"Where is this woman?" asked Mma Ramotswe. "I would like to talk to her."
Mr J.L.B. Matekoni looked at his watch. "She should be here soon," he said. "She comes here every afternoon at about this time."
They were sitting in the living room when the maid arrived, announcing her presence with the slamming of the kitchen door.
"That is her," said Mr J.L.B. Matekoni. "She always slams doors. She has never closed a door quietly in all the years she has worked here. It's always slam, slam."
"Let's go through and see her," said Mma Ramotswe. "I'm interested to meet this lady who has been looking after you so well."
Mr J.L.B. Matekoni led the way into the kitchen. In front of the sink, where she was filling a kettle with water, stood a large woman in her mid-thirties. She was markedly taller than both Mr J.L.B. Matekoni and Mma Ramotswe, and, although rather thinner than Mma Ramotswe, she looked considerably stronger, with bulging biceps and well-set legs. She was wearing a large, battered red hat on her head and a blue house coat over her dress. Her shoes were made of a curious, shiny leather, rather like the patent leather used to make dancing pumps.
Mr J.L.B. Matekoni cleared his throat, to reveal their presence, and the maid turned round slowly.
"I am busy ..." she started to say, but stopped, seeing Mma Ramotswe.
Mr J.L.B. Matekoni greeted her politely, in the traditional way. Then he introduced his guest. "This is Mma Ramotswe," he said.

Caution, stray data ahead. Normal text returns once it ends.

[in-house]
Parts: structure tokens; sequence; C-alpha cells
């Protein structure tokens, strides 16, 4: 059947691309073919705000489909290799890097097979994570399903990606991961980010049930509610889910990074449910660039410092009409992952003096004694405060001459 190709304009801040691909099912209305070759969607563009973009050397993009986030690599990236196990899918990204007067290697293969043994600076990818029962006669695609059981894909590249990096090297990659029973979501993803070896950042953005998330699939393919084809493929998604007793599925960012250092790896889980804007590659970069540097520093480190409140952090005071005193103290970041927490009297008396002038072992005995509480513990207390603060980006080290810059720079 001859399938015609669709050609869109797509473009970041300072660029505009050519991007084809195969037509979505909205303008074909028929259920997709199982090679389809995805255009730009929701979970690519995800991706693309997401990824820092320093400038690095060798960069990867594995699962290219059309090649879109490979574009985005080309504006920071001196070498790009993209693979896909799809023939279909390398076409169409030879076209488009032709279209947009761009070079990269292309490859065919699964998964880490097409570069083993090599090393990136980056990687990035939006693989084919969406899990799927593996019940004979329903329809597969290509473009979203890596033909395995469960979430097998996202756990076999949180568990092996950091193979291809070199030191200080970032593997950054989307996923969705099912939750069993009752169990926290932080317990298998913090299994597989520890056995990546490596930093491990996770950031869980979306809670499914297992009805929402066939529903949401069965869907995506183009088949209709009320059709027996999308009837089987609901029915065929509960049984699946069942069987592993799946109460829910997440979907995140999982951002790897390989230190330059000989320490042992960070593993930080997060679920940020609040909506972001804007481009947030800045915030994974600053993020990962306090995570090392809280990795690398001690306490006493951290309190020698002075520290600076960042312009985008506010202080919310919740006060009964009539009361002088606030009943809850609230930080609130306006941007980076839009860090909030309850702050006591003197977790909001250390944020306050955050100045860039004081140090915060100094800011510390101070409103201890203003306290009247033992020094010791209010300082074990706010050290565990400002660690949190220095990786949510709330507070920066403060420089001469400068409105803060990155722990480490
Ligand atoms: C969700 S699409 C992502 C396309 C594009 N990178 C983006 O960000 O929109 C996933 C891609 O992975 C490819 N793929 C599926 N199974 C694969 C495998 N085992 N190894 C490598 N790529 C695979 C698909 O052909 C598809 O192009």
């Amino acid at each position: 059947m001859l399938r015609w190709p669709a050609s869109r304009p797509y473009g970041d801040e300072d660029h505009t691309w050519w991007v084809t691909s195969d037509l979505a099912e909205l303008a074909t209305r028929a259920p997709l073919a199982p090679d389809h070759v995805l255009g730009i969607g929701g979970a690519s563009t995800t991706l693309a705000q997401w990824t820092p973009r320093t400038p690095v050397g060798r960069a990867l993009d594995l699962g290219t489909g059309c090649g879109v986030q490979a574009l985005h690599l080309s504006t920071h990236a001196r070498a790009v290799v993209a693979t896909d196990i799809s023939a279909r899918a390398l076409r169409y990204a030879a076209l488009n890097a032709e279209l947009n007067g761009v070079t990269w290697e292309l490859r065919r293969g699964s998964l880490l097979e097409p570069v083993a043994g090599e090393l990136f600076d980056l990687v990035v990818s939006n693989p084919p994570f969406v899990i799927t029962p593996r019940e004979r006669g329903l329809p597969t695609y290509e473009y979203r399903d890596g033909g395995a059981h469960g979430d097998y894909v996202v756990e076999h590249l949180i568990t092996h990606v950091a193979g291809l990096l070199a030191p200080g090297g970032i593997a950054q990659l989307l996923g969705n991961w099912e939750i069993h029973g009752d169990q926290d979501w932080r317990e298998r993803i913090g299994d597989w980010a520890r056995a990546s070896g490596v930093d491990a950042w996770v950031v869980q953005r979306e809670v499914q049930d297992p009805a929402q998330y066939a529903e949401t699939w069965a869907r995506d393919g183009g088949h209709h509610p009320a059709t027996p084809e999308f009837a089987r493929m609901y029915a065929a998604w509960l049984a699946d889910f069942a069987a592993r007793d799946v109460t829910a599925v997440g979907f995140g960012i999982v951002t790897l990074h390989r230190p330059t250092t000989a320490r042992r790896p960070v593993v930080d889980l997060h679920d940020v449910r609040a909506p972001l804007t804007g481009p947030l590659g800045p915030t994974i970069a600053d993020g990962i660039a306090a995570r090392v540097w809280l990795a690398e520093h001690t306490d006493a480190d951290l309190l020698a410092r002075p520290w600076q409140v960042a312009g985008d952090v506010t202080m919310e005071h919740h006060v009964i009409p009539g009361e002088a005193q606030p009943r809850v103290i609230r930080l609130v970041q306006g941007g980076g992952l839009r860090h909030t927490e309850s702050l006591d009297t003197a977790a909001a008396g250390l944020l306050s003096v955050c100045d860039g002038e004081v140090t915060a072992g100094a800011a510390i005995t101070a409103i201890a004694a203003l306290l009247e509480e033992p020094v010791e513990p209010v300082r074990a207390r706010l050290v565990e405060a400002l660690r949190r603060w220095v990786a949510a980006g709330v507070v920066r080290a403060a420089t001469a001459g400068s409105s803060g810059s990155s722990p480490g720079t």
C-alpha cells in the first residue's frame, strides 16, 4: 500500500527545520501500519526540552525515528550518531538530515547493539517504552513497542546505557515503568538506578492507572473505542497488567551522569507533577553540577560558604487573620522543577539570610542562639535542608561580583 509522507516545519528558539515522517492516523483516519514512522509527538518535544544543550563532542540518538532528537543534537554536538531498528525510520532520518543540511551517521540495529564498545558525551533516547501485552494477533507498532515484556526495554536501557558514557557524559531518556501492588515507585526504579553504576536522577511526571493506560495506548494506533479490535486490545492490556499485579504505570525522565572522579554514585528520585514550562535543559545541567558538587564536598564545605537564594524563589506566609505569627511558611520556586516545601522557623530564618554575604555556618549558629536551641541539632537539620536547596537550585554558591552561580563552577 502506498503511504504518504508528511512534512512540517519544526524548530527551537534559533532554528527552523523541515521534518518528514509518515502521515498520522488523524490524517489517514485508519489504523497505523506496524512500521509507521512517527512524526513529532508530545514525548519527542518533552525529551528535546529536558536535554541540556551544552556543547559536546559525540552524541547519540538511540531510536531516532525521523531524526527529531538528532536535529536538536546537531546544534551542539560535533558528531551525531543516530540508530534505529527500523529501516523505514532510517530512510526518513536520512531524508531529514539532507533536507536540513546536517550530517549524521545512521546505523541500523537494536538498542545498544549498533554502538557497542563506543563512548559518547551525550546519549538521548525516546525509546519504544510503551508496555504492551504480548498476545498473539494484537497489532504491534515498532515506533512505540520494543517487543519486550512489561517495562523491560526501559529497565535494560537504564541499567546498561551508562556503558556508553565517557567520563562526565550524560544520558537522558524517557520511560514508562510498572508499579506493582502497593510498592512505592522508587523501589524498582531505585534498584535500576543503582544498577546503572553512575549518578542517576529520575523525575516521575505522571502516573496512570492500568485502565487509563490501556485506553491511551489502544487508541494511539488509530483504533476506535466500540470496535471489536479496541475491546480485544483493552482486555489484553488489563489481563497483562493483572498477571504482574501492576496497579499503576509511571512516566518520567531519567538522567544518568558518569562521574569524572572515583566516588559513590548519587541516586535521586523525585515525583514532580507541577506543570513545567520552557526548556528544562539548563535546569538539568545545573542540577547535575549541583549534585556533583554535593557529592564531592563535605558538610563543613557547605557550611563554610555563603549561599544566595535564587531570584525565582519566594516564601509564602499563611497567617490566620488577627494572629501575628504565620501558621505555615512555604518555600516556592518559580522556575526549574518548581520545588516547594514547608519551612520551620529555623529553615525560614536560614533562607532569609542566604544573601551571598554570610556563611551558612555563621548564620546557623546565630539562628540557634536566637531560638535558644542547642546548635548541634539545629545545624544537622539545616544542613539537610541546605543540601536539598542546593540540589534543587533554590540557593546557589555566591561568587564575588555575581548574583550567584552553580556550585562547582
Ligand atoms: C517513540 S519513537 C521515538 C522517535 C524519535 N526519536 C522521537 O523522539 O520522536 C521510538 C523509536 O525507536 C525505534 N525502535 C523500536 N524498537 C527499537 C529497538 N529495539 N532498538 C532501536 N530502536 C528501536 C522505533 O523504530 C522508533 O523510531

The maid looked at Mma Ramotswe and nodded curtly.
"I am glad that I have had the chance to meet you, Mma," said Mma Ramotswe. "I have heard about you from Mr J.L.B. Matekoni."
The maid glanced at her employer. "Oh, you have heard of me," she said. "I am glad that he speaks of me. I would not like to think that nobody speaks of me."
"No," said Mma Ramotswe. "It is better to be spoken of than not to be spoken of. Except sometimes, that is."
The maid frowned. The kettle was now full and she took it from under the tap.
"I am very busy," she said dismissively. "There is much to do in this house."
"Yes," said Mma Ramotswe. "There is certainly a great deal to do. A dirty house like this needs a lot of work doing in it."
The large maid stiffened. "Why do you say this house is dirty?" she said. "Who are you to say that this house is dirty?"
"She ..." began Mr J.L.B. Matekoni, but he was silenced by a glare from the maid and he stopped.
"I say that because I have seen it," said Mma Ramotswe. "I have seen all the dust in the dining room and all the rubbish in the garden. Mr J.L.B. Matekoni here is only a man. He cannot be expected to keep his own house clean."
The maid's eyes had opened wide and were staring at Mma Ramotswe with ill-disguised venom. Her nostrils were flared with anger, and her lips were pushed out in what seemed to be an aggressive pout.
"I have worked for this man for many years," she hissed. "Every day I have worked, worked, worked. I have made him good food and polished the floor. I have looked after him very well."
"I don't think so, Mma," said Mma Ramotswe calmly. "If you have been feeding him so well, then why is he thin? A man who is well looked-after becomes fatter. They are just like cattle. That is well known."
The maid shifted her gaze from Mma Ramotswe to her employer. "Who is this woman?" she demanded. "Why is she coming into my kitchen and saying things like this? Please ask her to go back to the bar you found her in."
Mr J.L.B. Matekoni swallowed hard. "I have asked her to marry me," he blurted out. "She is going to be my wife."
At this, the maid seemed to crumple. "Aiee!" she cried. "Aiee! You cannot marry her! She will kill you! That is the worst thing you can do."
Excerpted from Tears of the Giraffe by Alexander McCall Smith. Copyright © 2000 by Alexander McCall Smith. Excerpted by permission. All rights reserved. No part of this excerpt may be reproduced or reprinted without permission in writing from the publisher.
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